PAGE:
Thousands of people have fled a town in one of the two areas of Congo-Brazzaville most affected by the Ebola virus, which in the last two months has killed more than 80 people.
The BBC's Pascale Harter travelled to the town of Kelle - near the border with Gabon - to find it completely deserted.
She says the town's inhabitants fled after a witch-doctor told them they would all be dead in four days.
The World Health Organisation has been holding meetings with local leaders trying to raise awareness about what causes Ebola - in particular the dangers of eating wild animals or touching the bodies of whose who have died of the disease.
Our correspondent told the BBC's Focus on Africa programme that about 2,000 of Kelle's inhabitants had gone into hiding.
She says it is a tense and frightening atmosphere - everyone is nervous about getting Ebola.
The disease begins with high fever, diarrhoea, bleeding from the nose and gums, and can eventually induce massive internal haemorrhages.
But our correspondent says there is a great level of misunderstanding among the population about what causes it.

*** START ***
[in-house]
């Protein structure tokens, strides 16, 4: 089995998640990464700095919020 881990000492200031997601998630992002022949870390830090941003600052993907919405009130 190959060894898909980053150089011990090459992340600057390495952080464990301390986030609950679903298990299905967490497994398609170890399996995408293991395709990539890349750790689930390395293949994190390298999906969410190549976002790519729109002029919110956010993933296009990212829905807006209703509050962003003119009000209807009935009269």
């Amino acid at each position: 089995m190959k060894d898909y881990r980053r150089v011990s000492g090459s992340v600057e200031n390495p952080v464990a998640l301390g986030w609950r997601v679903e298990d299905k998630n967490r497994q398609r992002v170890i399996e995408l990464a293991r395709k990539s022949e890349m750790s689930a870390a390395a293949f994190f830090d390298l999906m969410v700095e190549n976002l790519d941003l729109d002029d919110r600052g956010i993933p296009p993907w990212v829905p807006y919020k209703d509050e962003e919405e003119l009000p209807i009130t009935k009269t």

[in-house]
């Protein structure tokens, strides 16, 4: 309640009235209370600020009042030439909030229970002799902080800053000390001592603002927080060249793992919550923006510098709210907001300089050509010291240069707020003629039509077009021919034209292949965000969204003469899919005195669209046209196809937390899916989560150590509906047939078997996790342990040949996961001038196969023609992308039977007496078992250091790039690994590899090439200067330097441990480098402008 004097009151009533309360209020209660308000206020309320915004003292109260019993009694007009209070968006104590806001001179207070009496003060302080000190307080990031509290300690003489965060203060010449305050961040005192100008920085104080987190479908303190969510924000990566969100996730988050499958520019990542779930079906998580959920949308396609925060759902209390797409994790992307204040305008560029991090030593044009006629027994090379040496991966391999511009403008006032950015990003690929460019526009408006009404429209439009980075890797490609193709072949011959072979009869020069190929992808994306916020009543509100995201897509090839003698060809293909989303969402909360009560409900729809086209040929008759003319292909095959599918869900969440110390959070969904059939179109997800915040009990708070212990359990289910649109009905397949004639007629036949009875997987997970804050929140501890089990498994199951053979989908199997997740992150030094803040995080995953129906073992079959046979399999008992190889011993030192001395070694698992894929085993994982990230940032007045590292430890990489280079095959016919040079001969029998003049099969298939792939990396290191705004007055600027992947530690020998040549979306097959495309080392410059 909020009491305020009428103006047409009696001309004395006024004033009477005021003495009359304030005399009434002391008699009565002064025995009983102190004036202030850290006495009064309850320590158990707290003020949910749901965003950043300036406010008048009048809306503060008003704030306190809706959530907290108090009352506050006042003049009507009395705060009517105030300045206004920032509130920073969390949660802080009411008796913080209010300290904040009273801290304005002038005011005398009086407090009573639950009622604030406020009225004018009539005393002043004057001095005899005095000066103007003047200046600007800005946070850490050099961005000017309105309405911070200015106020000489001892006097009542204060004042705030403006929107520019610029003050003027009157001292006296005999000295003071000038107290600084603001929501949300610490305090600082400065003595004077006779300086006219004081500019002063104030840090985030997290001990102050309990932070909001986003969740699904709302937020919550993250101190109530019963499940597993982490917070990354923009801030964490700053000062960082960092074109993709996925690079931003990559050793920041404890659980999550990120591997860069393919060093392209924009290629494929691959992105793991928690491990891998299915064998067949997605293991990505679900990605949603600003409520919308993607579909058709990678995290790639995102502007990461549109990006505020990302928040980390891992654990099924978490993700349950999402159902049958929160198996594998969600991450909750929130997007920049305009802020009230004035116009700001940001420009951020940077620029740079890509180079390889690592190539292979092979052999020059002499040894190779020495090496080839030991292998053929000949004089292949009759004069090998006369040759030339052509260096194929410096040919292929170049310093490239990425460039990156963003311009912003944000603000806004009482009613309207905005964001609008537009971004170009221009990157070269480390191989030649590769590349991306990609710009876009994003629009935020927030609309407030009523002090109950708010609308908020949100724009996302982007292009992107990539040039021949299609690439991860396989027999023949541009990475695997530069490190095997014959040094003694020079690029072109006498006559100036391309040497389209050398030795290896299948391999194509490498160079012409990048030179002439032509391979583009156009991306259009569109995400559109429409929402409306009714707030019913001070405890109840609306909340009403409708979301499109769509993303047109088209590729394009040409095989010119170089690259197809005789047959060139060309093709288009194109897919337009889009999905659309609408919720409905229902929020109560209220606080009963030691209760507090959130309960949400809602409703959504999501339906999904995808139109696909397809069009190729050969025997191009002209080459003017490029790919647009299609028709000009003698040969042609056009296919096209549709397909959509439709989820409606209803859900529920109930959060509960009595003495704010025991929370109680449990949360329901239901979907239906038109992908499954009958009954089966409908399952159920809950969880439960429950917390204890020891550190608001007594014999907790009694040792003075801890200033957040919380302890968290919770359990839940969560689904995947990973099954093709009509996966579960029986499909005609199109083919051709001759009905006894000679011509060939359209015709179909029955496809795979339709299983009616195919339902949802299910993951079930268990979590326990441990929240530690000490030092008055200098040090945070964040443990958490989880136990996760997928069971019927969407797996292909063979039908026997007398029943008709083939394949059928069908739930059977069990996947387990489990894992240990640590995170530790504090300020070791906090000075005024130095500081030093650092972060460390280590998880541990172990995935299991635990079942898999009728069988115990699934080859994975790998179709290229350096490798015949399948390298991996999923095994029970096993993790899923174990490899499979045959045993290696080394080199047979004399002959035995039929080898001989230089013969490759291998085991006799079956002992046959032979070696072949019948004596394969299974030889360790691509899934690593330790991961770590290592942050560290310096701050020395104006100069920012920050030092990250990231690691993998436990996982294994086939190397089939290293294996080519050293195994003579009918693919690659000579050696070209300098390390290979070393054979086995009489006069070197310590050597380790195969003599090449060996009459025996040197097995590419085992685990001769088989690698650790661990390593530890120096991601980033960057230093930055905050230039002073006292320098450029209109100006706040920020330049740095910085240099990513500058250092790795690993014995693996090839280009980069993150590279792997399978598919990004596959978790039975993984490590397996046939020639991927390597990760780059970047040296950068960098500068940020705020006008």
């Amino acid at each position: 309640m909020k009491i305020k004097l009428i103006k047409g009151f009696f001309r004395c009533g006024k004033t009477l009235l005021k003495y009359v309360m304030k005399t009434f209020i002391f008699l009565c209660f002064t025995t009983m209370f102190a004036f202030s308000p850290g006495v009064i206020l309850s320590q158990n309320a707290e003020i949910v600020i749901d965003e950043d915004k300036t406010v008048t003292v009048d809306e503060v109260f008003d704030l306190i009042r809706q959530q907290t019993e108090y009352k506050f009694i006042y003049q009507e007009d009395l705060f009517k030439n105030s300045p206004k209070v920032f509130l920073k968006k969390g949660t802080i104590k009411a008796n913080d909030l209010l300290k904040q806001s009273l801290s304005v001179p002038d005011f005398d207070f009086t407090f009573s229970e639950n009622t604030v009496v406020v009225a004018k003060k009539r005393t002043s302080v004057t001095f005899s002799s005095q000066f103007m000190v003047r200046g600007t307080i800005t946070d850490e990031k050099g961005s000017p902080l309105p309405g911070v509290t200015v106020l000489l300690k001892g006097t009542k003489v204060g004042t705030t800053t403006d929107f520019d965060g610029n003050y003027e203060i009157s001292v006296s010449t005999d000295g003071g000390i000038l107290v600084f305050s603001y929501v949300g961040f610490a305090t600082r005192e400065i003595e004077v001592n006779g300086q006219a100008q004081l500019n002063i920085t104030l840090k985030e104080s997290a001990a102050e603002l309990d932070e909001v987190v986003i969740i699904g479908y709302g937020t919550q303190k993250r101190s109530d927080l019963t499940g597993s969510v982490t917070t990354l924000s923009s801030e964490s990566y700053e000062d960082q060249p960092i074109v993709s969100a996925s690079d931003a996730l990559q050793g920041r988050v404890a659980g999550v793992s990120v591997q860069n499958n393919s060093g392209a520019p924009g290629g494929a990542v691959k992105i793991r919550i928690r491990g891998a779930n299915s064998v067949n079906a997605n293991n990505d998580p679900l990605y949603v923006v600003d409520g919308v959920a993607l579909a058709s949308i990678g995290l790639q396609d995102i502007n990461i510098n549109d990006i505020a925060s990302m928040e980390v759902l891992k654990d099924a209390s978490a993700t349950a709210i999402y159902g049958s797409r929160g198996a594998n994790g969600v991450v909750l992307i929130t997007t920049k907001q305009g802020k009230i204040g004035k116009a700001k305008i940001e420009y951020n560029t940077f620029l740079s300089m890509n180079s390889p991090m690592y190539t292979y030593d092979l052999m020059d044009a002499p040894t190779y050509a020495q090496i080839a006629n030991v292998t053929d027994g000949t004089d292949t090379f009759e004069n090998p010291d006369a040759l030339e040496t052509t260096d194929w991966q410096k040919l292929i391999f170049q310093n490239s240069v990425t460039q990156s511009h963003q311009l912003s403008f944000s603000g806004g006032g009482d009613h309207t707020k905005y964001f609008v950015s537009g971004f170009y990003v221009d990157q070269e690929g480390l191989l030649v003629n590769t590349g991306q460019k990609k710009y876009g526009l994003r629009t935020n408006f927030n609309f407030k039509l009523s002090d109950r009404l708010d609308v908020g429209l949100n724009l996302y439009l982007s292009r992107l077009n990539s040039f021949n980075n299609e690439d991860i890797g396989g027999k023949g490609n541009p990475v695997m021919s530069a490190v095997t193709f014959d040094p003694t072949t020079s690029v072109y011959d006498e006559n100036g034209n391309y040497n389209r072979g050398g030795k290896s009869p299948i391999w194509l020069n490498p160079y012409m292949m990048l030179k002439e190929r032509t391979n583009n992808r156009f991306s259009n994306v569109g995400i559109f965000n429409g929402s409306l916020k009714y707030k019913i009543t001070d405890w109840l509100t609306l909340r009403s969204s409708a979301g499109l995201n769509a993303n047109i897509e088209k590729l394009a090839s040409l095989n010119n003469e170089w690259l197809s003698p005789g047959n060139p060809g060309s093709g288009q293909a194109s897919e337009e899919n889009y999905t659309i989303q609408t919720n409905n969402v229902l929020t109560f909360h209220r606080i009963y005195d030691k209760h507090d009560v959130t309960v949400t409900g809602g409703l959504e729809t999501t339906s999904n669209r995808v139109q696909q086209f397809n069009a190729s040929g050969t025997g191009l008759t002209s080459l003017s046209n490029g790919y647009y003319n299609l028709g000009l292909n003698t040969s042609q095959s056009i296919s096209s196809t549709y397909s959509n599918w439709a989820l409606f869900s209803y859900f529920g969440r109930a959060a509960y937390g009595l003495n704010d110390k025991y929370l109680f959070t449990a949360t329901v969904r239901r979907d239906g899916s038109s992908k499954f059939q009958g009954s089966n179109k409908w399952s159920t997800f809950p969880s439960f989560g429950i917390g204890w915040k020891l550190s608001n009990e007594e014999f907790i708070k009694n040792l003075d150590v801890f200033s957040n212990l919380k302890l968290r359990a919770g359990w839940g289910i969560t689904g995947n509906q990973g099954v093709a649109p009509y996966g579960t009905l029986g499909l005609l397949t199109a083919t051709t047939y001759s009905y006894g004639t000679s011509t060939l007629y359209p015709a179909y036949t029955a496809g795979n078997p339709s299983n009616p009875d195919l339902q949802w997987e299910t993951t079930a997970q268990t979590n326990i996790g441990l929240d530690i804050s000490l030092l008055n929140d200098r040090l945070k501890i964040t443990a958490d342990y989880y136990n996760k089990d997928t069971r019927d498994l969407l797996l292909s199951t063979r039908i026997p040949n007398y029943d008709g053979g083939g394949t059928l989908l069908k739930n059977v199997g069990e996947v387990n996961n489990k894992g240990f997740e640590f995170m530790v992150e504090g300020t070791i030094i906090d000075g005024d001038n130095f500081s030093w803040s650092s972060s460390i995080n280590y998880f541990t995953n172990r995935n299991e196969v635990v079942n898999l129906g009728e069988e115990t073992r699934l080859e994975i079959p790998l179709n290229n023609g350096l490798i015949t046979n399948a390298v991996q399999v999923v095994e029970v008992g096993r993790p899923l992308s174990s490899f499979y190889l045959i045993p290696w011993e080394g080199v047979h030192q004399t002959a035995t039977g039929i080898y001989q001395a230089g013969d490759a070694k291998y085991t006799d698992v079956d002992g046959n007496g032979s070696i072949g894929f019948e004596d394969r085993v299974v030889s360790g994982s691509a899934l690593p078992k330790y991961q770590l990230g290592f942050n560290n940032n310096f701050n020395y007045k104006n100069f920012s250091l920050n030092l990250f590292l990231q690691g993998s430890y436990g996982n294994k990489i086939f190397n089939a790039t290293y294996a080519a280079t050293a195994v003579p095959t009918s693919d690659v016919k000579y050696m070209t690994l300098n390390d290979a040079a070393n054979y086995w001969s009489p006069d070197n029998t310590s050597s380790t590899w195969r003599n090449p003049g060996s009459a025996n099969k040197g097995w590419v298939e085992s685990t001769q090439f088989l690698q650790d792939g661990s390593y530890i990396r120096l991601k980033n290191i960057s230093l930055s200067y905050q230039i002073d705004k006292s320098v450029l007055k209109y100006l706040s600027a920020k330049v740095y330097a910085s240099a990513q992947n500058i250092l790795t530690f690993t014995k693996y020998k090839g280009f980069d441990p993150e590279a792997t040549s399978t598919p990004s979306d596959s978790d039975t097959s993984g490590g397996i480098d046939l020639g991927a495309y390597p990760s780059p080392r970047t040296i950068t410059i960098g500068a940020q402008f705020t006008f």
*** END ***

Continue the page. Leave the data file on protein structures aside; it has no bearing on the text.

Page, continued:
Doctors say the virus can spread through infected bush meat
Four teachers have been killed by a mob after being accused of causing the outbreak.
And people have been unwilling to seek medical help - only about five people have been hospitalised and one is showing signs of pulling through.
The WHO has appealed for international aid to cover the costly isolation techniques used in containing the Ebola virus as well as securing food for the population.
The Congolese Government has already appealed to the United Nations World Food Programme for help.
But the WFP has warned that it was already hopelessly overstretched in providing food aid for 60,000 people who have fled ongoing fighting in the Pool Region of Congo.